Have there ever been so many detective dramas on television? I enjoy a gruesome murder as much as the next person, but it can get a bit much. Then again, when TV looks elsewhere for dramas we end up with Vigil or The Larkins, so be careful what you wish for.
The latest addition to the genre is Dalgliesh, and it’s a good one. It would be quite a difficult one to get wrong, really, being an adaptation of the PD James novels, which are a cut above most stories in the genre.
But Channel 5 has done a fine job of bringing it to the screen. DCI Adam Dalgliesh was played for two decades by Roy Marsden, and briefly thereafter by Martin Shaw.
The casting of Bertie Carvel initially gave cause for alarm, because Dalgliesh is the unshowiest of detectives and Carvel is best known for his larger-than-life performances, from Miss Trunchbull in the Royal Shakespeare Company’s Matilda to a cheating husband in the histrionic Doctor Foster. His next role is Tony Blair in The Crown. But here he gives a deliberately muted performance, dialling it right down.
The production sets Dalgliesh apart from his surroundings, and from his fellow police officers. He is quiet, cerebral, a man who publishes poetry when not solving crimes. We are in the 1970s – the episode resorted to the handy device of a car radio delivering a news report about Margaret Thatcher challenging Edward Heath for the leadership – but in a certain light Dalgliesh could be from a different century, a Jonathan Harker figure with his sideburns and immaculate dark suit.
That’s in sharp contrast to his sidekick, DS Masterson (Jeremy Irvine), who dresses in the decade’s trademark browns and could have been beamed in from Life on Mars. He greets the sight of twin witnesses with: “My first porno was twins – had me seeing double for weeks.” Dalgliesh chooses to ignore him.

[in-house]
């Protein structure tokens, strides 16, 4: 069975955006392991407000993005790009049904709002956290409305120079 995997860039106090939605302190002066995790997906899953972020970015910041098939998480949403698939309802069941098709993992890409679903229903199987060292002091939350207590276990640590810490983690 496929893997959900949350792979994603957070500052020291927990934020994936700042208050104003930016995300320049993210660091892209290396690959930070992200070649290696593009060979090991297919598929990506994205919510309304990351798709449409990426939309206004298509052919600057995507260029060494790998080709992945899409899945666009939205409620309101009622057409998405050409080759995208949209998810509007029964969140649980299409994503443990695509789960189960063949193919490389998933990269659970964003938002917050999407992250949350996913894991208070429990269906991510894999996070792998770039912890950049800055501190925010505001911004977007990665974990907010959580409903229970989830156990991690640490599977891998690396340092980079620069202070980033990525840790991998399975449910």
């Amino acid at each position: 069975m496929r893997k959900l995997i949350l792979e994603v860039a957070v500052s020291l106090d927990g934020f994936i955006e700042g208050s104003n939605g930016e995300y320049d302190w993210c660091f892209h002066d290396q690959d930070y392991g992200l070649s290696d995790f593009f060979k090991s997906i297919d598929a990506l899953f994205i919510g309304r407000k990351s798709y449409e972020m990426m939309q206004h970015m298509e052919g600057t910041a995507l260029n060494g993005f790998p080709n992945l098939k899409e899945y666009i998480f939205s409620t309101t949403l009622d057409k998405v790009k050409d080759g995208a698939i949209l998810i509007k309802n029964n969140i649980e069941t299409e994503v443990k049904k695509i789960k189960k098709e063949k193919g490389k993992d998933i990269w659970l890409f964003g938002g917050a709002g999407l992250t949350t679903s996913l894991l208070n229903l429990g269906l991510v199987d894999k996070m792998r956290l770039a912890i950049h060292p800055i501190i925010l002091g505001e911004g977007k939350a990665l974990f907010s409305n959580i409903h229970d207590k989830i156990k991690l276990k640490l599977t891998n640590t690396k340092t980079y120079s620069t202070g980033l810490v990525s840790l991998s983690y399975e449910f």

This first story in the series, Shroud for a Nightingale, was set in a training centre for young nurses. One of the students met a gruesome death, poisoned by gastric tube. The list of suspects includes her fellow nurses, an icy matron and a self-important surgeon. We’re halfway through and I haven’t a clue who did it, which is pleasing.
Carvel brings out the character’s fundamental decency while keeping him at an emotional remove. Dalgliesh has a coolness about him, but also a charisma. The script drip-feeds us details about his life: the poetry, the wife who died. It gives us enough to want more, while remaining firmly focused on the crime at hand. As for the crime, the tension builds with a nice sense of dread – even if you weren’t familiar with the plot beforehand, when you saw that tube go down poor Nurse Pearce’s throat you knew things were about to go very wrong.
For some viewers, Dalgliesh will always be Roy Marsden. It is possible to compare and contrast, because Marsden’s version of Shroud for a Nightingale is available in its entirety on YouTube (preceded by the Anglia TV silver knight, a little bonus for those of us who love telly nostalgia) with Joss Ackland as the surgeon. Marsden is superb, but inevitably the production values look dated: the episode aired nearly 40 years ago.
The new version doesn’t look as if it was made on a lavish budget either, but the programme-makers have made every penny count. It is classily done, from the costumes to the cars (Dalgliesh drives a gorgeous E-Type Jag). The sets are detailed, and there isn’t a weak link in the supporting cast, which included Natasha Little as the matron and Helen Aluko as the weepy Nurse Dakers. It’s the first in a series of two-part stories, which strikes me as a good idea.
Often these days the choice is either between a two-hour drama, which can seem like a bit of a commitment, or a story strung out over several episodes when two would have sufficed. The next stories are The Black Tower, set in a home for the disabled, and A Taste for Death, in which a homeless pensioner and a government minister are found dead in the same spot.
Channel 5 scores ratings hits with its schlockier dramas such as The Drowning, but Dalgliesh shows – in the same vein as All Creatures Great and Small – that the broadcaster can also do elegant restraint. Television executives elsewhere may consider this kind of straightforward, unflashy whodunit to be old-fashioned, but viewers may disagree.